In Matthew 9:10 we read, "Jesus reclined at table in the house, behold, many tax collectors and sinners came and were reclining with Jesus and his disciples." He ate dinner with unbelievers even with people who many would consider unrighteous. And yet Jesus also ate with people on the other end of the spectrum. Luke 11 shows us another side of Jesus. "While Jesus was speaking, a Pharisee asked him to dine with him, so he went in and reclined at table." Jesus as an evangelist showed genuine love for the unrighteous and the self-righteous by eating dinner with both.

This is a good model for us as well. As Jim Peterson of the Navigators says “The most effective evangelism tool you’ll ever have is your dining room table.”

"The most effective evangelism tool you'll ever have is your dining room table"


In the 50's America was a different place. The church had much more influence than it does today. It was the era of Christendom. As a result, sharing the good news with others lost some of its New Testament emphases and it shifted into a more institutional model. If we asked some Christians from the 50's how they did evangelism most of them would say something like "I invite my neighbor to church" or "I take them to hear Billy Graham." Those things are not bad. However they should never replace the power and the authenticity of inviting non-Christians into our everyday lives and becoming friends. This is what Jesus did. And this is what Soma is doing.

Every week throughout the Eastside, as Missional Communities and also as individuals, Christians are sitting down together and eating meals with non-Christians with no strings attached in a genuine effort to know their story and build a friendship.


Sometimes we do not have the luxury of planning ahead and inviting people over. Sometimes we just find ourselves in situations where we feel thrust out into the unknown and the situation is screaming for us to talk about our faith. Even in those circumstances we can trust that God is not surprised and that he can use us even if we feel unprepared.

Ashley Smith is an example of someone who was unprepared and who found herself thrust into the unknown. In her 2005 book Unlikely Angel she shares how Brian Nichols shot and murdered 4 people then held her hostage at gunpoint at her own apartment. Even though Ashley's circumstances were extreme, I believe we can learn from the way she talks about Jesus.

1) First of all she is Honest about her mistakes, disappointments and failures.

She tells her kidnapper about her addiction to drugs and how it caused her to lose custody of her daughter. She also tells about the murder of her husband and how it affected her. Even though Brian Nichols was a total stranger to her she gets brutally honest with him in order to find common ground. In sharing meals with non-Christians the more we can be honest about our failures and disappointments in life the quicker we will build authentic friendships. It might be as simple as telling them about a mistake we made at work or a disagreement we had with our family. These show that we are not perfect and they help people trust us.

2) Second of all she prayerfully speaks the hard truth. 

Sharing our faith means talking about Jesus with people and telling them the hard truth that they do need God, and that their life is incomplete without him. You can see how Ashley spoke hard truth to her kidnapper even though it could have made him very angry.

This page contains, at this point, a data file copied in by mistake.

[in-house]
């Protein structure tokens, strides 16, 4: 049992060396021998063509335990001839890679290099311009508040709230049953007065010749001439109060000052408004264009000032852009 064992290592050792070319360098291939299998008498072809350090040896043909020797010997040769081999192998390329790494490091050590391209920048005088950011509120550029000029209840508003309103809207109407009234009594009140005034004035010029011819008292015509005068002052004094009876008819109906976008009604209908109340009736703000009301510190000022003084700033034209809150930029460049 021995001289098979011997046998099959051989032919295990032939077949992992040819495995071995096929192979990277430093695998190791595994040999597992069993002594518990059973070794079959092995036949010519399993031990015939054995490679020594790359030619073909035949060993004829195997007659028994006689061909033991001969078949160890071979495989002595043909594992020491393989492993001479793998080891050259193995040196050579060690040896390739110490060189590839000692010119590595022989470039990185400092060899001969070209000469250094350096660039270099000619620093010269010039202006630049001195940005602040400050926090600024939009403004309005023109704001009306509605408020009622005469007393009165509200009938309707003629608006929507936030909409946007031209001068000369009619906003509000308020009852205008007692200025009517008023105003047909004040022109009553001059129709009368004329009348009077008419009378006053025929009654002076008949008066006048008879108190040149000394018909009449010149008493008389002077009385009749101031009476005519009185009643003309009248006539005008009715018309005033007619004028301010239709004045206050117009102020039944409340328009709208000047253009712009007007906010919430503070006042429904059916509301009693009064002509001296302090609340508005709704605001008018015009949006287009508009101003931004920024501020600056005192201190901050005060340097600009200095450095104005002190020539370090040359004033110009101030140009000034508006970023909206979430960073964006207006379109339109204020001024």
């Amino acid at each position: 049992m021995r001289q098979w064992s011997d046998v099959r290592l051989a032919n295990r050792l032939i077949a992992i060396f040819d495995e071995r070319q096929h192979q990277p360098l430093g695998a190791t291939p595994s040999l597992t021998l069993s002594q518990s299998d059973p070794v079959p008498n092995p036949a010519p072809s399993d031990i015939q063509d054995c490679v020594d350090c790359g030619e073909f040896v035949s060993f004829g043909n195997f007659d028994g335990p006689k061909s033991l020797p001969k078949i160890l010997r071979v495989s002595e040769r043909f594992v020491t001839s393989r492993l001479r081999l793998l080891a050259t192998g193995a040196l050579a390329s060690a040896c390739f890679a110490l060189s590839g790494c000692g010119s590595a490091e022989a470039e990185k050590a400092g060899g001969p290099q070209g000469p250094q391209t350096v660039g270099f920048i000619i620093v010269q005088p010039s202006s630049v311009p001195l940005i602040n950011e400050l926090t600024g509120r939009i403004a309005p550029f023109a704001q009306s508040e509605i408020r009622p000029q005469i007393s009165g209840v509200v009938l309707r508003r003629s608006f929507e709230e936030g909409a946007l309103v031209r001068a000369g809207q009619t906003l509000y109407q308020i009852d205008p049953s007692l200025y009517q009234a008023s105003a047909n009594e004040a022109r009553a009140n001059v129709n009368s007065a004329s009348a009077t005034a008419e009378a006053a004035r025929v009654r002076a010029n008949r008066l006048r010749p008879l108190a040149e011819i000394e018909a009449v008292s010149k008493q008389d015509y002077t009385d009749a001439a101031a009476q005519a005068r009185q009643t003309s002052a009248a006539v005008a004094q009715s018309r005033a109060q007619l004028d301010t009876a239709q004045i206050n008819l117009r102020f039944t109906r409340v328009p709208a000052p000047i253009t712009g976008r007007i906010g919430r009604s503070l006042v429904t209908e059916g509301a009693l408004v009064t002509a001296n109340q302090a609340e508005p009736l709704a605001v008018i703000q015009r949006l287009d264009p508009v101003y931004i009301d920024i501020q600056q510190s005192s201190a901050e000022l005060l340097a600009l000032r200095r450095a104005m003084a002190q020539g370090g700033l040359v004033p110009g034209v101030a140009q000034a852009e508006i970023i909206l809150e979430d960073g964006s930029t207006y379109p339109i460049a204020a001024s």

She recounts their conversation in her apartment and writes,
“why, don’t you just go turn yourself in now? I said, “I’ll drive you up there.”..”Your miracle could be that you go on and pay for this. That you turn yourself in right now and go to prison and share the Word of God with all the other people in there. Maybe that’s your purpose right there. Maybe that’s what God wants you to do, and he brought you here to my apartment so you could know that. I mean, listen – we could go right now” he didn’t say a word. I could see he just wasn’t moving on this at all. God I’m trying here, but I don’t know what else to say. I’ve said everything I know. It’s his choice and I can’t do any more. You just got help him make the right decision.”

Evangelists are able to be honest with others about the good news of God's grace. But in order for any of us to really grasp how good the good news really is, we need to hear the bad news - that we are distant from our Creator and that our sin has broken his heart.

The way Ashley found strength to speak hard truth was by praying in real time throughout the conversation. Her book is filled with spur of the moment prayers. It reminds us that sharing Jesus with others is never something we do without God's strength and help.

3) Last of all she pointed to Jesus.

She says to Brian Nichols “If he can forgive me he can forgive you."

"If he can forgive me, he can forgive you"


Even though he does not become a Christian right there, Brian Nichols does act differently after their time together. When she calls the police he peaceably surrenders and no one else is hurt.

If God can give Ashley the right words to share in a situation like this, he can also give us the right words to say as well.

Now, God forbid that any of us get held up at gunpoint! Nevertheless these three pieces of her evangelism intrigue me;

  • honesty about our failures and disappointments,
  • prayerfully speaking hard truth,
  • and pointing to Jesus


Unlikely Angel can be seen as an example of reactive evangelism. As an example of proactive evangelism however we should consider how some of our Missional Communities are living out Jesus' reminder that we are the salt of the earth and the light of the world..

  • One Household baked coffee cake and took it to an elderly neighbor
  • Another Household threw a Birthday Party and invited their whole street to attend
  •  Another Household planned a neighborhood Garage Sale where they cooked free hamburgers and had free drinks
  • Another household hosted a Pumpkin Carving night for neighbors
  • Another Household  organized role - playing games for friends and co-workers
  • Another Household planned a weekly Mom’s group to make friends with their neighbors
  • Another Household opened up their Thanksgiving meal to 50 of their closest friends
  • Other Households took in children at risk and involved their  friends and neighbors in caring for their needs

These are all beautiful examples of evangelism, of spreading the good news about God's grace through word and deed. They show a genuine desire to develop friendships. When done consistently these activities break down stereotypes, they help non-Christians pass that 1st threshold, and they also help non-Christians become curious.

Posted by Rich McCaskill with